Mystery of the disappearing coal | The Daily Star
12:00 AM, September 04, 2018 / LAST MODIFIED: 01:17 PM, September 04, 2018

Mystery of the disappearing coal

The Barapukuria coal mine debacle continues to generate considerable interest in media and not without reason. According to the lead news in a major Bangla daily published on September 3, the government has so far purchased around 10.1 million tonnes of coal from Barapukukria Coal Mining Company Limited (BCMCL). BCMCL has also managed to lose 145,000 tonnes of coal which has prompted an investigation. What ought to be pointed out here is that when we talk about coal from Barapukuria that is mined specifically for the 525-megawatt power plant, we are talking of coal of “Barapukuria grade” (high calorie, low sulphur and low ash coal). Coal is not all solid, there is also ash content. The distinction is necessary if we are to go deeper into the reasons for the loss of some of the coal due to technical/climatic reasons.

Coal experts point out that a certain percentage of the coal stored in the stockyard will be lost due to nature's elements, i.e. exposure to sunlight, wind and rain. Here rain acts as a detriment to stored coal as coal dust is washed off. Coal is also continuously combustible. Hence its temperature cannot be allowed to rise above a certain level. This requires water to be sprayed on the coal which results in further wash off. Then there is the issue of coal being stocked on open ground (in the mud in certain cases), so some of the coal actually sinks into the ground. The losses sustained due to these reasons of course are only a small part of the overall loss of 145,000 tonnes of coal.

They certainly do not explain how so much coal simply disappeared from the stockyard. The coal that is stored is transported to the power plant using conveyor belts. And this is where unfortunate things begin to happen. There is no system in place that would check if there is siphoning off of coal while it is being transported via conveyor belt. This brings us to the primary question of inventory, or stock management.

BCMCL started its commercial operation in 2005 without an inventory system in place. Over 13 years, no governmental body saw it fit to put such a system in place. Why? The probe that has been initiated should sift through historical data (if any exist) to find out how much coal has gone missing over the years. It is simply unconscionable that the country has been left in the lurch (525 MW of power not being produced daily) because energy policy planners never decided to put in measures which would keep stock of what was being produced and what was being delivered to the power plant. According to an article printed in The Financial Express on August 26, the author rightly stated that “There should have been a stock of 148,000 tonnes of coal at the 17-acre mine yard. But it was found in mid July that the mine yard has only 3,000 tonnes of coal stock. It was further reported that no inventory audit for coal production and selling was done since the Barapukuria coal mine commenced its operations back in 2005. The technical system loss, if any, was not recorded.”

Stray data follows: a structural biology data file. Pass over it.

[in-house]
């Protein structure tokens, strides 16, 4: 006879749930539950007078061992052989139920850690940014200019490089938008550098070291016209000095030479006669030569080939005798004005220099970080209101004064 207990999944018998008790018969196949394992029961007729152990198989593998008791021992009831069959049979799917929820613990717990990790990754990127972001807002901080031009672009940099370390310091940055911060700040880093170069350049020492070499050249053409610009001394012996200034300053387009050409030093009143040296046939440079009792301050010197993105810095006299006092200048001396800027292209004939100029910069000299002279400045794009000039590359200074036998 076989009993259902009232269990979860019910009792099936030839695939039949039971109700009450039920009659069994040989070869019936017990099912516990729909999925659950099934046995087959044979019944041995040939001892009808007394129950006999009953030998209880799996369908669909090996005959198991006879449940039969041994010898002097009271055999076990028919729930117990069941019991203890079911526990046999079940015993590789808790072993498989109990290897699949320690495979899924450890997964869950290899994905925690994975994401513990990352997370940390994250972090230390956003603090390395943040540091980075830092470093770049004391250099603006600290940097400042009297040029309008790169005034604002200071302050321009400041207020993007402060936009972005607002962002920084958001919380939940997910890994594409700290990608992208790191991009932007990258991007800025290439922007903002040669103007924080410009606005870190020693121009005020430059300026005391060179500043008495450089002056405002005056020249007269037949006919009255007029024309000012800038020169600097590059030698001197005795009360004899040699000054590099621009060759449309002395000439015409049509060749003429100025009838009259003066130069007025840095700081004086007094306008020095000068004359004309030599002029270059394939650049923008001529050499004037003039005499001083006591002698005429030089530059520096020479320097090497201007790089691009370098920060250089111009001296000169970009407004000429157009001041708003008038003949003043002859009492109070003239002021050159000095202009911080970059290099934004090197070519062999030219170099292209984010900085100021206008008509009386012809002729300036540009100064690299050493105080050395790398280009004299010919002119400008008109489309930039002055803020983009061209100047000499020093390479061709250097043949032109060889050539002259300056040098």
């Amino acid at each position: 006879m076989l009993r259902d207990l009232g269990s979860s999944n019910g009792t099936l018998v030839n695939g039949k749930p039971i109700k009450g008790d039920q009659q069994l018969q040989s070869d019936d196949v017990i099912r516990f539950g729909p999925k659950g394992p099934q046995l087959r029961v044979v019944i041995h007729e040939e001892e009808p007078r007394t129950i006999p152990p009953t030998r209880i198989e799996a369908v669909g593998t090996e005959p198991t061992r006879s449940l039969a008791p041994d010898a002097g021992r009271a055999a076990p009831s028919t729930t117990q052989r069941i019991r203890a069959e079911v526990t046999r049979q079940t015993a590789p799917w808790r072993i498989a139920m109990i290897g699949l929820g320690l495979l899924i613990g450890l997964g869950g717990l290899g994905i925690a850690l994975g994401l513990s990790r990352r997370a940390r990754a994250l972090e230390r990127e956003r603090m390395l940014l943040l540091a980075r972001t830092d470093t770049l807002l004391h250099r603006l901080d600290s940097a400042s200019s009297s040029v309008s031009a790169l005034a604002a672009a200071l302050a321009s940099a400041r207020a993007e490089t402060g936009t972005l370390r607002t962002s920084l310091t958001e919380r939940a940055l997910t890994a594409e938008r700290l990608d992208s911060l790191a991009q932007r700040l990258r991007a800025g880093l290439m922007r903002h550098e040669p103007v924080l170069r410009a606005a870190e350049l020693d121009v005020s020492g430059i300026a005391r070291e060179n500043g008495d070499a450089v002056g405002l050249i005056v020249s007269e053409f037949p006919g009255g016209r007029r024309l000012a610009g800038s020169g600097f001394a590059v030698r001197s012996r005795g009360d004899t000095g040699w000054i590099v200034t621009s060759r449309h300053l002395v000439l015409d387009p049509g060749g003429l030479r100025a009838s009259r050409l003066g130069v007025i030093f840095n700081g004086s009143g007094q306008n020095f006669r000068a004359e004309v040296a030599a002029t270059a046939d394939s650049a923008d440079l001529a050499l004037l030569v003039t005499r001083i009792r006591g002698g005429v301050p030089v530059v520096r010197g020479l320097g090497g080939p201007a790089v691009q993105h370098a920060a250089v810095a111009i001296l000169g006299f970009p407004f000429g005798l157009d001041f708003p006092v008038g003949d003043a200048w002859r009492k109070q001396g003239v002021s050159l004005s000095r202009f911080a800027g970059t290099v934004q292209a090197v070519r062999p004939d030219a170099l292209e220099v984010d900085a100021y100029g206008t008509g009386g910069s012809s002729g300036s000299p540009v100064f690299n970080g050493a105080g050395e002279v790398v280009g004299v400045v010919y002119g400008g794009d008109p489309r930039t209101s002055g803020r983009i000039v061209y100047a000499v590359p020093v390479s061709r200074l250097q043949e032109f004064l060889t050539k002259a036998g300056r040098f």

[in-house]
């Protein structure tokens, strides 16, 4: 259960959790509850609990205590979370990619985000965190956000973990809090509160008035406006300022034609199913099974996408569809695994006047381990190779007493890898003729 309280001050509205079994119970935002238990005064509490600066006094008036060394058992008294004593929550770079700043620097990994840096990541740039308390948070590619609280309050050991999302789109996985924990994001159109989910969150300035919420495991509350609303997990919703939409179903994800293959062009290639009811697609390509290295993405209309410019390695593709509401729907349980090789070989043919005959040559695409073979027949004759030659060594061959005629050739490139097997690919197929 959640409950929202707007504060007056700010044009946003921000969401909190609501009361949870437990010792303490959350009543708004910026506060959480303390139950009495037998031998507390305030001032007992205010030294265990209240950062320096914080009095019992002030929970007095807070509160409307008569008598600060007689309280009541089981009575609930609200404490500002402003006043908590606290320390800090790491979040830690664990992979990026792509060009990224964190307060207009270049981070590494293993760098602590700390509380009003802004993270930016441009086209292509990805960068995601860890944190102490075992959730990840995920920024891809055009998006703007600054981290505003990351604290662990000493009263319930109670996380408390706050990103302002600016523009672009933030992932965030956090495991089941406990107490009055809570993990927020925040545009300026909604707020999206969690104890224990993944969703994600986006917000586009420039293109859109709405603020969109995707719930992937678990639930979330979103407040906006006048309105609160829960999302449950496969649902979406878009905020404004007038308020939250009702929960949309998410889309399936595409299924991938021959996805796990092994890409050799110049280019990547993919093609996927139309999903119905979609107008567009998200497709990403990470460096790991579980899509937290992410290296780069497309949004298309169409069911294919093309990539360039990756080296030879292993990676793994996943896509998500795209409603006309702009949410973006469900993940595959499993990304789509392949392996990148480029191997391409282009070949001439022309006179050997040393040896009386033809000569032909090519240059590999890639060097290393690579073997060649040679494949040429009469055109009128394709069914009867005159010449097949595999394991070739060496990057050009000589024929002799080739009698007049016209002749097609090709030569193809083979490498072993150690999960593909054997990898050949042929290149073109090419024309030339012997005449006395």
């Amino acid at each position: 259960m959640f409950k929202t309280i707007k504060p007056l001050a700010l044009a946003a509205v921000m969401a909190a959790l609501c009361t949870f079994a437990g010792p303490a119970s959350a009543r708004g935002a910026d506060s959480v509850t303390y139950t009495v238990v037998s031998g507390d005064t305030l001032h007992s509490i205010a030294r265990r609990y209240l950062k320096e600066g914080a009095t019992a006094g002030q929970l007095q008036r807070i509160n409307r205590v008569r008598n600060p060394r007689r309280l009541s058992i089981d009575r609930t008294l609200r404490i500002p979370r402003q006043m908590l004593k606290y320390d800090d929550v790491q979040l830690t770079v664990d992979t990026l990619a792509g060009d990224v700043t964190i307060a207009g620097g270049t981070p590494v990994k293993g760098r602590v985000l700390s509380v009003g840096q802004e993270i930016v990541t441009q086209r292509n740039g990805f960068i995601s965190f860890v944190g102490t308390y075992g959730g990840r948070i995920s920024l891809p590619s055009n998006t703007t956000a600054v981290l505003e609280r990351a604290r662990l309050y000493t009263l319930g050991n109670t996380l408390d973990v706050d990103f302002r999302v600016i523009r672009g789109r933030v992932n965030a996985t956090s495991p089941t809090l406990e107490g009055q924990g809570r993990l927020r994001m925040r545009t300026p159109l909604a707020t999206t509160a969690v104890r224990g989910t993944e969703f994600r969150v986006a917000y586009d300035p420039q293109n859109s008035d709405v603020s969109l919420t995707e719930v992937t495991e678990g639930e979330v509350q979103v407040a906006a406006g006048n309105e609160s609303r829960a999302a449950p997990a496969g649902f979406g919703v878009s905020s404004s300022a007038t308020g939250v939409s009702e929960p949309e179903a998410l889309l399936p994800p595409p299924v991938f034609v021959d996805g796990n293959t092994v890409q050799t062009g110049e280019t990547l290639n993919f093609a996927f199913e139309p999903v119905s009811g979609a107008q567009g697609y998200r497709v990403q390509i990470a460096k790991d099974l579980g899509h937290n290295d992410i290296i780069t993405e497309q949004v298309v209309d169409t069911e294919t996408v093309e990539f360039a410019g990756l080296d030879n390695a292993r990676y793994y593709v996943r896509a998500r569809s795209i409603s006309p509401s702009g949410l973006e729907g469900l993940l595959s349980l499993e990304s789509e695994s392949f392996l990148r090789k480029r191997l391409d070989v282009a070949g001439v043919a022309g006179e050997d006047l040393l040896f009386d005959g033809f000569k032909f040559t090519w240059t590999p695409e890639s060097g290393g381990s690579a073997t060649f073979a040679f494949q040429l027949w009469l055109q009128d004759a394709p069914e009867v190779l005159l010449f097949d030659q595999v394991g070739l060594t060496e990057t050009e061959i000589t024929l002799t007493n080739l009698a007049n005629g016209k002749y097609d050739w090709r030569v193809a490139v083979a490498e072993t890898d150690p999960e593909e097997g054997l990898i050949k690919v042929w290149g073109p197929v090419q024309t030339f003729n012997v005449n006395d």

So, what has happened at BCMCL is that a window of opportunity was kept open for sale of coal to parties other than the power plant for obvious reasons. Take for example the brick kiln industry in Bangladesh. Estimates vary, but there are around 5,000 brick fields in operation which require coal. According to media reports, a third of BCMCL coal finds its way to private buyers, including the brick production industry. There is in fact much enthusiasm in this area as there is no inventory of coal stocks and all sales are on cash basis. Selling coal to the power plant leaves no scope for making cash since the money gets deposited in the bank.

While BCMCL gets around USD 130 per tonne for sale to PDB, open market sale per tonne of BCMCL coal is around USD 192. That is a substantial price difference! There is a horde of small buyers of coal who purchase anywhere between 5 to 10 tonnes of coal. As stated before, in the absence of any inventory management practice at the mine, what is there to stop individuals from throwing in an extra tonne here or there in exchange for some monetary benefit? Who is going to check the discrepancy between sold amount on paper and sold amount in reality?

What it all boils down to is that unless we put into practice inventory management systems, there will be no end to scandals involving coal mines like Barapukuria. The whole system is geared towards siphoning off our sweet coal. Given the stupendous amounts of money up for grabs from unauthorised sales, it will take a political decision from the top to initiate good management practices. We hope that in the national interest, this will be done without any further ado. It will certainly help the national exchequer a lot of headache, i.e. coughing up the money to import 100,000 tonnes of coal that is supposed to arrive by December. If we are really sincere about producing electricity from coal at a reasonable price, then it has to be produced from domestic coal, not imported.

Syed Mansur Hashim is Assistant Editor, The Daily Star.

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